Wherever you look, it seems like gaming has been in the news recently. From the horrific Jacksonville shooting at a Madden tournament to the continuing discussion as to whether esports should be considered an Olympic sport, everyone has something to say about gaming. Minus tragic events like mass shootings, major media outlets discussing gaming is generally a good thing: it normalizes playing video games (not that it should need to be normalized) and introduces gaming culture to the public at large. For a culture that has long been criticized, it feels good to finally see gaming on a general news outlet. There’s nothing quite like flipping past the Today Show on TV and seeing the hosts discuss the Overwatch League!

However, just because major outlets discuss video games doesn’t mean that all of the discussion is productive. Despite constant progress since the inception of gaming culture, there are a few things about gaming that the media just can’t seem to get right. Why does this matter? Much of the general public’s opinion on topics they may not be very familiar with, like gaming, is influenced by what they read, hear, and see on mass media. If we want gaming and esports to continue to gain respect, it’s important that major media outlets ensure that their facts are correct and that they avoid time-worn stereotypes and biases about gaming and gamers. Here are five of the most egregious things that a lot of outlets still get wrong.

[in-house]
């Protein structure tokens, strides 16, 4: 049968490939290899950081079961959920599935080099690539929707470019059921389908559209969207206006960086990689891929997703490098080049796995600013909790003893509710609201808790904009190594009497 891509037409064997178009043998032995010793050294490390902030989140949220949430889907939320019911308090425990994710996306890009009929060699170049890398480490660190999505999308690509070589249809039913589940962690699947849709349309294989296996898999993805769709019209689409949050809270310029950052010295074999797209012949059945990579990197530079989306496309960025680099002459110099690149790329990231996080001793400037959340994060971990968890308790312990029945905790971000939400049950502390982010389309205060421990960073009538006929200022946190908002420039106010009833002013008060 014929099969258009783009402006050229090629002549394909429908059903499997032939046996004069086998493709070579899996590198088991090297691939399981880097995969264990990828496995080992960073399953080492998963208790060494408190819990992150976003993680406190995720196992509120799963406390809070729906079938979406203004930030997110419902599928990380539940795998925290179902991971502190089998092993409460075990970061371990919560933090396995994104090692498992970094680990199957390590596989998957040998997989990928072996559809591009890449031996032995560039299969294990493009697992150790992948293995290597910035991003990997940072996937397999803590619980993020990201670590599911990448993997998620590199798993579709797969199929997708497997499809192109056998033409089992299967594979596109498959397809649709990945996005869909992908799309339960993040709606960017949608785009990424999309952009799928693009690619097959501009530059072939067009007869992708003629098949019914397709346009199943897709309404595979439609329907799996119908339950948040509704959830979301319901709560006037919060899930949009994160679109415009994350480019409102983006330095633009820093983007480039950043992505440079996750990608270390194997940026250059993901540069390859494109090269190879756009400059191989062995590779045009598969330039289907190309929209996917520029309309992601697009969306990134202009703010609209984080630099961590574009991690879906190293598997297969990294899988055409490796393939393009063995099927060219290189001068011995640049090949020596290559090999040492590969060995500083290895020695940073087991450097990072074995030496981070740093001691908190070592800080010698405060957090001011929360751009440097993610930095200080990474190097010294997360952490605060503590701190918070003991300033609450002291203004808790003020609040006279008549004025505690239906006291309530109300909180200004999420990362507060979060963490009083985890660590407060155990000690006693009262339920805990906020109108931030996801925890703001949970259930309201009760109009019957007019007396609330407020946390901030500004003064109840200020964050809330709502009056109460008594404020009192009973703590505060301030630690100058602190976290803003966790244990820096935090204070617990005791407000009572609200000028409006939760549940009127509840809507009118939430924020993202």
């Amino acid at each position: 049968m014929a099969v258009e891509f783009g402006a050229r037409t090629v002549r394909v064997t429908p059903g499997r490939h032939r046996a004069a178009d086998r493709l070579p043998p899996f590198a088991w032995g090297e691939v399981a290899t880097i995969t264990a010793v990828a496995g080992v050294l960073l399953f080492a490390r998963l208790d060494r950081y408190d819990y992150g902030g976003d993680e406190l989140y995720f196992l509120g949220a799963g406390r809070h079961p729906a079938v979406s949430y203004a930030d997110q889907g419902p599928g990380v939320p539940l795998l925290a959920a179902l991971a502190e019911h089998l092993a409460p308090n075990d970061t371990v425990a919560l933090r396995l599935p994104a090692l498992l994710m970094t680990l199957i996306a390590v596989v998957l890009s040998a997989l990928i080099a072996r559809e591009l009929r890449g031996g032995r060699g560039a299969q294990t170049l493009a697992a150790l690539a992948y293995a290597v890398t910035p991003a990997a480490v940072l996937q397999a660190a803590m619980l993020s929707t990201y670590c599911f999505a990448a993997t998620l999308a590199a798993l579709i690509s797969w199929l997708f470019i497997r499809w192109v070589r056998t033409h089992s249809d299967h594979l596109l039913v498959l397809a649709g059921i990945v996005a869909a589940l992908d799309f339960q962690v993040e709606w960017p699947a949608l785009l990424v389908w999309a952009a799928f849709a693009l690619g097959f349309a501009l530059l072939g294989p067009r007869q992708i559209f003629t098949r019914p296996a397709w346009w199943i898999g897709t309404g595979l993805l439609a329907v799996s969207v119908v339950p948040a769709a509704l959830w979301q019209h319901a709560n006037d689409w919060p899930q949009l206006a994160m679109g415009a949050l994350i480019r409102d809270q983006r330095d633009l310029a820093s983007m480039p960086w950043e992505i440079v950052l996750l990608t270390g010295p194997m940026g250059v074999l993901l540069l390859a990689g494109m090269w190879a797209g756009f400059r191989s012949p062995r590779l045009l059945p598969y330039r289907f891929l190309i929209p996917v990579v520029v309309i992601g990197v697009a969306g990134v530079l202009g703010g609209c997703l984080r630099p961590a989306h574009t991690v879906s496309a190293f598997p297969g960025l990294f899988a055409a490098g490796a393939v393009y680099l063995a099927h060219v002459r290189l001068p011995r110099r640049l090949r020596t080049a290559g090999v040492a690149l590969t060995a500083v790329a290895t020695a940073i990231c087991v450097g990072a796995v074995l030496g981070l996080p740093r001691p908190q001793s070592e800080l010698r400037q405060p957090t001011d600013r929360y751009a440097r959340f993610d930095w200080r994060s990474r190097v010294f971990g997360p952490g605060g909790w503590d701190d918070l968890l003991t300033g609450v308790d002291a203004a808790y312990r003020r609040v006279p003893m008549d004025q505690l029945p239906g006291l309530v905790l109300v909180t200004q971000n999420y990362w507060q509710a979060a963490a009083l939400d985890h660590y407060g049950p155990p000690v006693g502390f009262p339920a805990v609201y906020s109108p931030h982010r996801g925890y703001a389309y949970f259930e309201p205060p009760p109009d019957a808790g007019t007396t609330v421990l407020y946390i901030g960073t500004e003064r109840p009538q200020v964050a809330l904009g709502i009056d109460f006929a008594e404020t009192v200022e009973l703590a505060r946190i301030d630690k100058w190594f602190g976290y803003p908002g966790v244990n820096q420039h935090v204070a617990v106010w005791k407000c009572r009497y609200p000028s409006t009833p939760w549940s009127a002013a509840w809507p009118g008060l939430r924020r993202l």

1. Violent video games cause real-life violence.

This is the biggest and most common one. It seems to come up every time someone commits a violent crime and police find out that they enjoyed playing video games. Despite having been debunked in multiple studies, including this one published in the prestigious journal Nature, the mass media still seems to cling to this idea, perhaps because it provides a clean motive behind perpetrators’ criminal actions. This one isn’t necessarily the media’s fault–humans tend to cling to learned ideas even if science has proven them incorrect, such as the myth that we only use 10% of our brains–but the media could be doing a lot more to debunk this idea.

Beyond the idea of violent games triggering violence in players, I’ve noticed a startling new misconception: some seem to believe that all video games are violent. In the immediate aftermath of the Jacksonville shooting, I was flipping news channels on TV, trying to find out what happened. I paused on one that had an “analyst” weighing in on the situation. He said something similar to this: “Well, people who play video games for long periods of time are sometimes unable to distinguish between the game and real life.” Quite a disturbing assumption! If we expand his assumption to games beyond military shooters like Call of Duty and Battlefield, this statement no longer makes sense. I don’t spread paint on things after playing Splatoon, nor do I seem to jump back and forth in time after playing a competitive match as Tracer. After the game in the tournament was revealed to be Madden, it made even less sense. Madden is a sports game–no guns or weapons of any kind involved. The fact that this analyst heard that the shooting occurred at a gaming tournament and automatically assumed that the game in question was violent says a lot about the media’s portrayal of games in the past. See also: the wide-reaching statement made by International Olympics Chief Thomas Bach about how esports will not be allowed at the Olympics because of their violence.

2. Disbelief at being able to play games for a living and thinking that it’s easy.